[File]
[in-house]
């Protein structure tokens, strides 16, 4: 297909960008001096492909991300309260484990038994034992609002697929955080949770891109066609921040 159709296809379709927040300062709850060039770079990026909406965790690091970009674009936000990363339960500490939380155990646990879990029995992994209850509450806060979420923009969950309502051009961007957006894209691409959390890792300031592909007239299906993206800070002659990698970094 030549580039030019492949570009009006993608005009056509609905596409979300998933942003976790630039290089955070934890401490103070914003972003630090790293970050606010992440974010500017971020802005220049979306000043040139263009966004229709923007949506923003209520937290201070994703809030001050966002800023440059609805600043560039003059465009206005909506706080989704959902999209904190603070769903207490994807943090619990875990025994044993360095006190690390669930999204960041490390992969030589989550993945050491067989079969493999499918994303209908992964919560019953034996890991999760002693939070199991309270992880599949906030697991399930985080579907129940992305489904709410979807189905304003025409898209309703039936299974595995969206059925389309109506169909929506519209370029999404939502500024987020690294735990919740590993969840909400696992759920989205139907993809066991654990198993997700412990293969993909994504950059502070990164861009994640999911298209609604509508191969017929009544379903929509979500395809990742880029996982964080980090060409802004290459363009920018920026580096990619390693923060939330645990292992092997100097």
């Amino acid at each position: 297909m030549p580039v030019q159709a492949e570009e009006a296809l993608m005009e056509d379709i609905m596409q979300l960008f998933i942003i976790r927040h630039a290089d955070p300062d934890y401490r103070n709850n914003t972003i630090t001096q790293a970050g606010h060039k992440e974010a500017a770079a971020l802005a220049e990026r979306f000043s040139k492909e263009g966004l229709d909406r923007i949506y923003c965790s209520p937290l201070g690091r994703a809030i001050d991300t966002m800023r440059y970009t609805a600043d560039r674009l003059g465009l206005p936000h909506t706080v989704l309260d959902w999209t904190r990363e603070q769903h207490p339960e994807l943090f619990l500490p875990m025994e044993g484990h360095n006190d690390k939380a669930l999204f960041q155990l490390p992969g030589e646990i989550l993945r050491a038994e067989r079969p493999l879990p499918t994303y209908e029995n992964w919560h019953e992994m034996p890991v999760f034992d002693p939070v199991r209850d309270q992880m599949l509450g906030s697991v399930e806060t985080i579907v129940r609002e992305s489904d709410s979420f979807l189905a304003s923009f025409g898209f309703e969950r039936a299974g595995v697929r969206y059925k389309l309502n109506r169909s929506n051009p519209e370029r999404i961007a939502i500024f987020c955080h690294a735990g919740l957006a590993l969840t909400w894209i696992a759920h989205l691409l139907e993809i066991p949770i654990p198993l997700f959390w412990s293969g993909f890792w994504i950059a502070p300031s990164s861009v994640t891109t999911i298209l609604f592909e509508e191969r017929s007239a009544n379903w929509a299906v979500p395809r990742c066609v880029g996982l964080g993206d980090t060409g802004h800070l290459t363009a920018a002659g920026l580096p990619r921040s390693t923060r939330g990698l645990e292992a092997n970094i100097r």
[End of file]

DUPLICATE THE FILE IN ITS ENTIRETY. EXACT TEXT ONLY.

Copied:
[in-house]
């Protein structure tokens, strides 16, 4: 297909960008001096492909991300309260484990038994034992609002697929955080949770891109066609921040 159709296809379709927040300062709850060039770079990026909406965790690091970009674009936000990363339960500490939380155990646990879990029995992994209850509450806060979420923009969950309502051009961007957006894209691409959390890792300031592909007239299906993206800070002659990698970094 030549580039030019492949570009009006993608005009056509609905596409979300998933942003976790630039290089955070934890401490103070914003972003630090790293970050606010992440974010500017971020802005220049979306000043040139263009966004229709923007949506923003209520937290201070994703809030001050966002800023440059609805600043560039003059465009206005909506706080989704959902999209904190603070769903207490994807943090619990875990025994044993360095006190690390669930999204960041490390992969030589989550993945050491067989079969493999499918994303209908992964919560019953034996890991999760002693939070199991309270992880599949906030697991399930985080579907129940992305489904709410979807189905304003025409898209309703039936299974595995969206059925389309109506169909929506519209370029999404939502500024987020690294735990919740590993969840909400696992759920989205139907993809066991654990198993997700412990293969993909994504950059502070990164861009994640999911298209609604509508191969017929009544379903929509979500395809990742880029996982964080980090060409802004290459363009920018920026580096990619390693923060939330645990292992092997100097």
């Amino acid at each position: 297909m030549p580039v030019q159709a492949e570009e009006a296809l993608m005009e056509d379709i609905m596409q979300l960008f998933i942003i976790r927040h630039a290089d955070p300062d934890y401490r103070n709850n914003t972003i630090t001096q790293a970050g606010h060039k992440e974010a500017a770079a971020l802005a220049e990026r979306f000043s040139k492909e263009g966004l229709d909406r923007i949506y923003c965790s209520p937290l201070g690091r994703a809030i001050d991300t966002m800023r440059y970009t609805a600043d560039r674009l003059g465009l206005p936000h909506t706080v989704l309260d959902w999209t904190r990363e603070q769903h207490p339960e994807l943090f619990l500490p875990m025994e044993g484990h360095n006190d690390k939380a669930l999204f960041q155990l490390p992969g030589e646990i989550l993945r050491a038994e067989r079969p493999l879990p499918t994303y209908e029995n992964w919560h019953e992994m034996p890991v999760f034992d002693p939070v199991r209850d309270q992880m599949l509450g906030s697991v399930e806060t985080i579907v129940r609002e992305s489904d709410s979420f979807l189905a304003s923009f025409g898209f309703e969950r039936a299974g595995v697929r969206y059925k389309l309502n109506r169909s929506n051009p519209e370029r999404i961007a939502i500024f987020c955080h690294a735990g919740l957006a590993l969840t909400w894209i696992a759920h989205l691409l139907e993809i066991p949770i654990p198993l997700f959390w412990s293969g993909f890792w994504i950059a502070p300031s990164s861009v994640t891109t999911i298209l609604f592909e509508e191969r017929s007239a009544n379903w929509a299906v979500p395809r990742c066609v880029g996982l964080g993206d980090t060409g802004h800070l290459t363009a920018a002659g920026l580096p990619r921040s390693t923060r939330g990698l645990e292992a092997n970094i100097r």